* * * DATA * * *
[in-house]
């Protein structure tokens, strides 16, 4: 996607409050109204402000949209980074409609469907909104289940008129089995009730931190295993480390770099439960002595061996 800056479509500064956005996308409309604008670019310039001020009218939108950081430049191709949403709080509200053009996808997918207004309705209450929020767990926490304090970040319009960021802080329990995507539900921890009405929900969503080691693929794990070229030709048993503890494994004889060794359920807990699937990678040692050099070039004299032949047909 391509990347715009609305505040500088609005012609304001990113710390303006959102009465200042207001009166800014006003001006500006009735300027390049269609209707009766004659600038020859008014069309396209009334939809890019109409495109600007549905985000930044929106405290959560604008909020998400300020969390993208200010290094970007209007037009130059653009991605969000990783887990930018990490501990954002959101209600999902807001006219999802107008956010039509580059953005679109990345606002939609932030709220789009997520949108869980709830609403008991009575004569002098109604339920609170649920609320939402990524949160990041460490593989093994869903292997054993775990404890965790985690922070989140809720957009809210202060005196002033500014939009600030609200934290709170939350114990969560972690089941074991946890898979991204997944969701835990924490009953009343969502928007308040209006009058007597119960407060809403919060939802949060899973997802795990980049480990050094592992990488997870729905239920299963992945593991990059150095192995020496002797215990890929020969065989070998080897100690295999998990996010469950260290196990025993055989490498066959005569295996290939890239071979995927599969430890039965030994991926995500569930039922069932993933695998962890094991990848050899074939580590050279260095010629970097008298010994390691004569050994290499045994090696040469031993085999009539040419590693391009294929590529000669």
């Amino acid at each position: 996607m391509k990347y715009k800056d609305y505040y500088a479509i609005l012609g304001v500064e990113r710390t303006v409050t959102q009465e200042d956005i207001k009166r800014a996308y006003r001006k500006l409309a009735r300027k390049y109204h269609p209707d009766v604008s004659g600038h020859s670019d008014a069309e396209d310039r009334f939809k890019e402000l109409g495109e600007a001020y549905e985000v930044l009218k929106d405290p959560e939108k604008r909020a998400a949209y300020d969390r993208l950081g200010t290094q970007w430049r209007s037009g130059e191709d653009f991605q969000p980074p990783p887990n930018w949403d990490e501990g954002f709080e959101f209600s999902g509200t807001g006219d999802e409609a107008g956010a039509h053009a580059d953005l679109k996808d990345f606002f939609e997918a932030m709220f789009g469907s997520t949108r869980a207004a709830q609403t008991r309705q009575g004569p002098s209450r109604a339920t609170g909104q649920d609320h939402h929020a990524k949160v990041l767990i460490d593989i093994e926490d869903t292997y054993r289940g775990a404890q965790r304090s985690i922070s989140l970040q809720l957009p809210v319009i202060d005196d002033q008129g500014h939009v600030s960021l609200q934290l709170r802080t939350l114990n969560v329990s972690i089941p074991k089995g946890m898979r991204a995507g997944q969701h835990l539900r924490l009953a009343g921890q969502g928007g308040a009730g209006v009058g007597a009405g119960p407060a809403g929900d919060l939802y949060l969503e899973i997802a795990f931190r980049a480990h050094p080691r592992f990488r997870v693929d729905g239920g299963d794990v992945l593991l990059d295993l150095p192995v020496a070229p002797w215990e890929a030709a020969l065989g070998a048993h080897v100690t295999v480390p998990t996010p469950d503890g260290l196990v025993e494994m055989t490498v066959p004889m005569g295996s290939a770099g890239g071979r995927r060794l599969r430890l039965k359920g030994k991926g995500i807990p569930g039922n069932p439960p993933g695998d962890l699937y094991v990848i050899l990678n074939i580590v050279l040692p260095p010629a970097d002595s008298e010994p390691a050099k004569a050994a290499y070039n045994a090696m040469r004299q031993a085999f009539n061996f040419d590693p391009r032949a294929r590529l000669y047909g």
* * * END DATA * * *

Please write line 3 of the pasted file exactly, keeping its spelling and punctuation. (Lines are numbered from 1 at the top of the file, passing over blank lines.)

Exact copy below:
């Amino acid at each position: 996607m391509k990347y715009k800056d609305y505040y500088a479509i609005l012609g304001v500064e990113r710390t303006v409050t959102q009465e200042d956005i207001k009166r800014a996308y006003r001006k500006l409309a009735r300027k390049y109204h269609p209707d009766v604008s004659g600038h020859s670019d008014a069309e396209d310039r009334f939809k890019e402000l109409g495109e600007a001020y549905e985000v930044l009218k929106d405290p959560e939108k604008r909020a998400a949209y300020d969390r993208l950081g200010t290094q970007w430049r209007s037009g130059e191709d653009f991605q969000p980074p990783p887990n930018w949403d990490e501990g954002f709080e959101f209600s999902g509200t807001g006219d999802e409609a107008g956010a039509h053009a580059d953005l679109k996808d990345f606002f939609e997918a932030m709220f789009g469907s997520t949108r869980a207004a709830q609403t008991r309705q009575g004569p002098s209450r109604a339920t609170g909104q649920d609320h939402h929020a990524k949160v990041l767990i460490d593989i093994e926490d869903t292997y054993r289940g775990a404890q965790r304090s985690i922070s989140l970040q809720l957009p809210v319009i202060d005196d002033q008129g500014h939009v600030s960021l609200q934290l709170r802080t939350l114990n969560v329990s972690i089941p074991k089995g946890m898979r991204a995507g997944q969701h835990l539900r924490l009953a009343g921890q969502g928007g308040a009730g209006v009058g007597a009405g119960p407060a809403g929900d919060l939802y949060l969503e899973i997802a795990f931190r980049a480990h050094p080691r592992f990488r997870v693929d729905g239920g299963d794990v992945l593991l990059d295993l150095p192995v020496a070229p002797w215990e890929a030709a020969l065989g070998a048993h080897v100690t295999v480390p998990t996010p469950d503890g260290l196990v025993e494994m055989t490498v066959p004889m005569g295996s290939a770099g890239g071979r995927r060794l599969r430890l039965k359920g030994k991926g995500i807990p569930g039922n069932p439960p993933g695998d962890l699937y094991v990848i050899l990678n074939i580590v050279l040692p260095p010629a970097d002595s008298e010994p390691a050099k004569a050994a290499y070039n045994a090696m040469r004299q031993a085999f009539n061996f040419d590693p391009r032949a294929r590529l000669y047909g």